In the first semester of my freshman year, I took a seminar with Professor Caroline Harris called Behind the Scenes of the Princeton Art Museum, which was held at the museum. In the blurb describing the class, it was promised that we would at some point have an opportunity to see “a Degas pastel or Cézanne watercolor up close and without the frame”. The possibility was thrilling and helped to convince me to apply for the class. Throughout the semester I waited eagerly; I had no idea how or when this promise would be upheld. Each Wednesday afternoon, I hoped that it would be the day – and finally, it was. We all filed into the room filled with anticipation and what awaited us there…the weeks of waiting were definitely worth it.
Laying before us was not only the promised Cézanne watercolors, but also prints by Delacroix, Toulouse-Lautrec, Cassatt, and Rembrandt, an engraving and woodcut by Dürer, and much more. Even more, the term “close up” was not an exaggeration in the slightest. We were basically allowed to get as close as possible to the works as we could without touching. It was an incredible experience to see the holes where the artists hung up their works in their studios and the tiny marks on the engravings. I felt so connected to the artists. Seeing the works as such that day expanded my view of art as not only a final product, but instead as an entire process of creation.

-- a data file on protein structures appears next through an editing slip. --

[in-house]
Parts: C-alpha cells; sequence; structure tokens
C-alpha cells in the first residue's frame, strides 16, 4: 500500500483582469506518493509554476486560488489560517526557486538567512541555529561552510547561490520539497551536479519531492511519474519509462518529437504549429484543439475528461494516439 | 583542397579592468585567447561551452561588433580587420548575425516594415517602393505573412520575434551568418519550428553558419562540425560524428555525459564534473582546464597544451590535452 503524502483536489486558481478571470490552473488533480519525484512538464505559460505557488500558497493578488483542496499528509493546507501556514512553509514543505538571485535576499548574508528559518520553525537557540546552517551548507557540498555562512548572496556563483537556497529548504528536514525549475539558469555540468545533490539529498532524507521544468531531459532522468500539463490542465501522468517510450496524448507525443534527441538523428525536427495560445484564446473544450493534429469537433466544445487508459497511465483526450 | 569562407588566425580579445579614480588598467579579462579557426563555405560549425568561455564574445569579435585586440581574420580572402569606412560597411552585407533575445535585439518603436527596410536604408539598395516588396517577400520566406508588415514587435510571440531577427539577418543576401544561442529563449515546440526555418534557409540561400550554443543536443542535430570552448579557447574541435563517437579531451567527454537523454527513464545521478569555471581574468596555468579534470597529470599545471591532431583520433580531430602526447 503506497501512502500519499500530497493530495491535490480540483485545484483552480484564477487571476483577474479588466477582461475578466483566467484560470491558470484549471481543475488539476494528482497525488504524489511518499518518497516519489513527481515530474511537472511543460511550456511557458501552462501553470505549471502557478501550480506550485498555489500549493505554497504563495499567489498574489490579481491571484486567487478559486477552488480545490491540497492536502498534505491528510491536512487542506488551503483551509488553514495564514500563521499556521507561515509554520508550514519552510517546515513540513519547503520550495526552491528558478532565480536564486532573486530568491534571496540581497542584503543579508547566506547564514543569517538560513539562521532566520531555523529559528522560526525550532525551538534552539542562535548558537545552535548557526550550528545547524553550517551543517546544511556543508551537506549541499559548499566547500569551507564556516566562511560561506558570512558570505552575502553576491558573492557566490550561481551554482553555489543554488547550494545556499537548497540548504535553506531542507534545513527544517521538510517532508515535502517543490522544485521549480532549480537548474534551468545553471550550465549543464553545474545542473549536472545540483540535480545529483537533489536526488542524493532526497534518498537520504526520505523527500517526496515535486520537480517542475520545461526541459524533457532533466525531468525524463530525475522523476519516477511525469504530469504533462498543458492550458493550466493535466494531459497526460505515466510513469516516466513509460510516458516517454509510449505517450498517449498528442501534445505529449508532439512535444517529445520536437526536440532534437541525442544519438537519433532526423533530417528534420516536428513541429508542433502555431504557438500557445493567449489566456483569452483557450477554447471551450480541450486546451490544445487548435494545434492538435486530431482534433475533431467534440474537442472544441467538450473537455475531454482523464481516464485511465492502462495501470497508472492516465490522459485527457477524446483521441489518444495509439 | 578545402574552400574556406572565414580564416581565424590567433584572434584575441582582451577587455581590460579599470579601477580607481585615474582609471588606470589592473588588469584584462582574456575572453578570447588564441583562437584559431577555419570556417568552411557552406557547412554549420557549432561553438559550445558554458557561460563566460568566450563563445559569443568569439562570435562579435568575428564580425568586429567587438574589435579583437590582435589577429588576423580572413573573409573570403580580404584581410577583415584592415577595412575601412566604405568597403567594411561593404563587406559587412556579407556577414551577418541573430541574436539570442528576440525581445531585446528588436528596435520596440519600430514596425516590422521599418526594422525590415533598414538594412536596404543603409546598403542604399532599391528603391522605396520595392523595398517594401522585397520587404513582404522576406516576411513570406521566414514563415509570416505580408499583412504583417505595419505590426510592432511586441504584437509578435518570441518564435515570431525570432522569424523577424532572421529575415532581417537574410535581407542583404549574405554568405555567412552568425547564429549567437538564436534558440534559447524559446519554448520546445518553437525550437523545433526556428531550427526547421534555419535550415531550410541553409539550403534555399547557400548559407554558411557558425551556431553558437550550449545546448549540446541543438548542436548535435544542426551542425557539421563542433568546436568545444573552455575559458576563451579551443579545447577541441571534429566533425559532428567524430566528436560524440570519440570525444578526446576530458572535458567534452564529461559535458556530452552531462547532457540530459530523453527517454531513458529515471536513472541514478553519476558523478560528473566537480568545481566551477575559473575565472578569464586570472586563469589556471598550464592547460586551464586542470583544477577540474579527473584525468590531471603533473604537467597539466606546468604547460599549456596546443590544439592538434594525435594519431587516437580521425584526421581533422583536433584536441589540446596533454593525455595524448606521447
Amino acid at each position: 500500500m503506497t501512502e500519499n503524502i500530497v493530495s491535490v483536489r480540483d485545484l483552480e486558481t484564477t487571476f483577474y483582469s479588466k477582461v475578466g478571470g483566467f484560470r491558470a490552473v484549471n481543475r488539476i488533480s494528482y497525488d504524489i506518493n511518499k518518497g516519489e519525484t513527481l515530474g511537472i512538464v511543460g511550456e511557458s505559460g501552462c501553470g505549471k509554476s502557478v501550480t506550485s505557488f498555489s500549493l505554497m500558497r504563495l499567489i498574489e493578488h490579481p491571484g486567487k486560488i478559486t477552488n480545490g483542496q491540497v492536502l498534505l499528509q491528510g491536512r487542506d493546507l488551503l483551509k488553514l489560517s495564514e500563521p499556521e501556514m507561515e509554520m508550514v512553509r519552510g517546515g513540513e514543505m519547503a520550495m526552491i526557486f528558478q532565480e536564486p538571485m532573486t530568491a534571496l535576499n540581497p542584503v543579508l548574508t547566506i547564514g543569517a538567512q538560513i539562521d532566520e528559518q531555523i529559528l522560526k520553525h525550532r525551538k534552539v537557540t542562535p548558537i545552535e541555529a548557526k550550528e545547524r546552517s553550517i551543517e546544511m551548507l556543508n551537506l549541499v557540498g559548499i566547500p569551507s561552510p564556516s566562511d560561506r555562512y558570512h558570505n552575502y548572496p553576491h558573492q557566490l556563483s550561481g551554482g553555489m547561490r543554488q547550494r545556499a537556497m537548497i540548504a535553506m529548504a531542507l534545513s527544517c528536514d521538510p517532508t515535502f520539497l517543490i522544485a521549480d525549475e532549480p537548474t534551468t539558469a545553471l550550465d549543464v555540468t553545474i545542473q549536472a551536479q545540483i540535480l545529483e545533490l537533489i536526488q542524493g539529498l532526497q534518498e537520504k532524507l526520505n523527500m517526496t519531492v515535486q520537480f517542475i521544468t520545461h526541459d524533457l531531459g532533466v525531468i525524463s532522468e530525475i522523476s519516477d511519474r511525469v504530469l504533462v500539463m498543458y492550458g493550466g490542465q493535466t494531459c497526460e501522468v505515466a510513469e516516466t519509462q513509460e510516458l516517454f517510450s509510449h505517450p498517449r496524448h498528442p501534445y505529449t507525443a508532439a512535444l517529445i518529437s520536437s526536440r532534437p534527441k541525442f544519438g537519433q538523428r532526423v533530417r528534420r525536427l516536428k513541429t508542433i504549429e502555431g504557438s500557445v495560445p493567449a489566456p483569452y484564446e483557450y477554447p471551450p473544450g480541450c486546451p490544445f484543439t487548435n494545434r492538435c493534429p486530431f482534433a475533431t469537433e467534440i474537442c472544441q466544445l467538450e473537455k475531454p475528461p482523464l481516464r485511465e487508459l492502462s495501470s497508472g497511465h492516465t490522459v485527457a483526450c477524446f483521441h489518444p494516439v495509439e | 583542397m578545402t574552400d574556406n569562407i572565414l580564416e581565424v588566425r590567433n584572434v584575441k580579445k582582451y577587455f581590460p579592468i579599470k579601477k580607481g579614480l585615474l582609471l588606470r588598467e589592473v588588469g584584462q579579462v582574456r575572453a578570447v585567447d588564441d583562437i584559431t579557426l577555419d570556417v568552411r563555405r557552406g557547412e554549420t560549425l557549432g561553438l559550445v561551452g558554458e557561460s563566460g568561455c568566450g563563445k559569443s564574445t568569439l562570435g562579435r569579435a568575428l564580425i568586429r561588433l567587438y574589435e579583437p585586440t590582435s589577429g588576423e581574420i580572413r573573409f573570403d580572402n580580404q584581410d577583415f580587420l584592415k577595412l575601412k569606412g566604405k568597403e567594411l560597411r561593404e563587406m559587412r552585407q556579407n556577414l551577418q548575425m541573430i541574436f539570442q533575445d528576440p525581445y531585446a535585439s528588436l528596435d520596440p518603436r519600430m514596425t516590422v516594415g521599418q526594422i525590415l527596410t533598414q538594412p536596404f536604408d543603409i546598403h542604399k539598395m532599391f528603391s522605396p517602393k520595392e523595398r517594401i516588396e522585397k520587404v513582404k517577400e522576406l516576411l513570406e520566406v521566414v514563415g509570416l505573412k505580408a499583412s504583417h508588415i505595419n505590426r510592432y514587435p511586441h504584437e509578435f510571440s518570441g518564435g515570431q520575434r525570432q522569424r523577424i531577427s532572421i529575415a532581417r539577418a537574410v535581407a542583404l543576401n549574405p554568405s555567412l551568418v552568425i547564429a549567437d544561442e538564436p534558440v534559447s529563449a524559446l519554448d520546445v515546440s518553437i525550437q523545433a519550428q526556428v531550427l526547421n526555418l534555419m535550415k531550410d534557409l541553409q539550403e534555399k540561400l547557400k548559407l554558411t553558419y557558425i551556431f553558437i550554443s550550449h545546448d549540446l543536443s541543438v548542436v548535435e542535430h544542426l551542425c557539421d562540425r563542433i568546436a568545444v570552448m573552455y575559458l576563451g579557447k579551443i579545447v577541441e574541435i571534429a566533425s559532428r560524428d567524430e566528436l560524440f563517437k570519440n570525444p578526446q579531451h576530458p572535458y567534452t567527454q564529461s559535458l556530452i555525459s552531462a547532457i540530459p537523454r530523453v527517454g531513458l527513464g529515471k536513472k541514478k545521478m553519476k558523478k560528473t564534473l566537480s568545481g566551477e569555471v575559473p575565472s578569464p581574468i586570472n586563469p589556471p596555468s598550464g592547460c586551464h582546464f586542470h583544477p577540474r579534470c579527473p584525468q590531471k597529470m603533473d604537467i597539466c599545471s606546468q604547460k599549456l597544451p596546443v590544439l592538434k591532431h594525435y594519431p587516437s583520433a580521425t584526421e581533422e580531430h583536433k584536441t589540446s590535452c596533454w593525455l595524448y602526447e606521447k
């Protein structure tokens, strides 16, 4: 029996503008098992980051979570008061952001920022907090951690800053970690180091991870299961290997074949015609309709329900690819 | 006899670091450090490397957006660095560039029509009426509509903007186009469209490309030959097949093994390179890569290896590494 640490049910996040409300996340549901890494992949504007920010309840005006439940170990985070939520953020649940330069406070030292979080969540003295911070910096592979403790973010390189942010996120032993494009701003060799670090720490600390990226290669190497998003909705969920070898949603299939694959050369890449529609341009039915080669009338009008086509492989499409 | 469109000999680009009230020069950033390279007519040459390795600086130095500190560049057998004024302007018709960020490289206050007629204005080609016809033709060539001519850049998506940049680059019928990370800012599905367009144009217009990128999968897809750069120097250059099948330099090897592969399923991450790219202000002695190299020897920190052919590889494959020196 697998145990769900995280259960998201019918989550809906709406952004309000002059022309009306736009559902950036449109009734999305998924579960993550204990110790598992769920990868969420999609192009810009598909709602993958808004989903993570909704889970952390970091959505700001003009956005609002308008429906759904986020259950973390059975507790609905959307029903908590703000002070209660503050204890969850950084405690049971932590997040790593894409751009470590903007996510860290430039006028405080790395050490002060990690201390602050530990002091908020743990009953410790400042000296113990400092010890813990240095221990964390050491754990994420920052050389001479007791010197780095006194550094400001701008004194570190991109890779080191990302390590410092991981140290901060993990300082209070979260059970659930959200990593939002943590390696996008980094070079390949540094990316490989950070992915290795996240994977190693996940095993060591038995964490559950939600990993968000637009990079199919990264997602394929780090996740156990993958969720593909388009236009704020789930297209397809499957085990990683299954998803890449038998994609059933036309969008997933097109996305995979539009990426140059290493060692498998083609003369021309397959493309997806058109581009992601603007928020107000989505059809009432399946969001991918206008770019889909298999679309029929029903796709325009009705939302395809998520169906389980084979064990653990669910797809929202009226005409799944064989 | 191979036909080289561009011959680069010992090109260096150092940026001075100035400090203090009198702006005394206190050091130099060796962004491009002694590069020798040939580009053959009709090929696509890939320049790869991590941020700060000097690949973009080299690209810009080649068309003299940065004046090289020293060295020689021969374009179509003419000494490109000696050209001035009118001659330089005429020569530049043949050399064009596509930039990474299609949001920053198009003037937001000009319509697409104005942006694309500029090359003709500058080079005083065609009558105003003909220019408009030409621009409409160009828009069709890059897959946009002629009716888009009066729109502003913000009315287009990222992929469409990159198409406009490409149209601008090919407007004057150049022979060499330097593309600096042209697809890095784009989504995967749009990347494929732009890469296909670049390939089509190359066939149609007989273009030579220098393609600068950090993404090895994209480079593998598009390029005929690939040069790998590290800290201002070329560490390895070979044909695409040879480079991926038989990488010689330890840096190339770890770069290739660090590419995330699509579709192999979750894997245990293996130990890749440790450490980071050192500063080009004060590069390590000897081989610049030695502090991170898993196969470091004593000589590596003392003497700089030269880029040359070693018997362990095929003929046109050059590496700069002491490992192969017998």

The fact that my peers and I, in our first semester at Princeton, were allowed such an opportunity made me realize just how dedicated the museum is to not only educate and culture its’ visitors, but also to inspire and amaze them. The museum wants us to love and appreciate art, and this dedication and trust is what made this moment so special to me. Never before have I felt so personally connected to a museum, and never before have I felt so inspired and moved by art. Walking around the room, looking at various pieces, I was stunned. It became clear to me how lucky I was to have a museum that so willingly offered an opportunity such as that Wednesday afternoon – and as I get to know the museum better and better, I am sure this was just the first opportunity of many.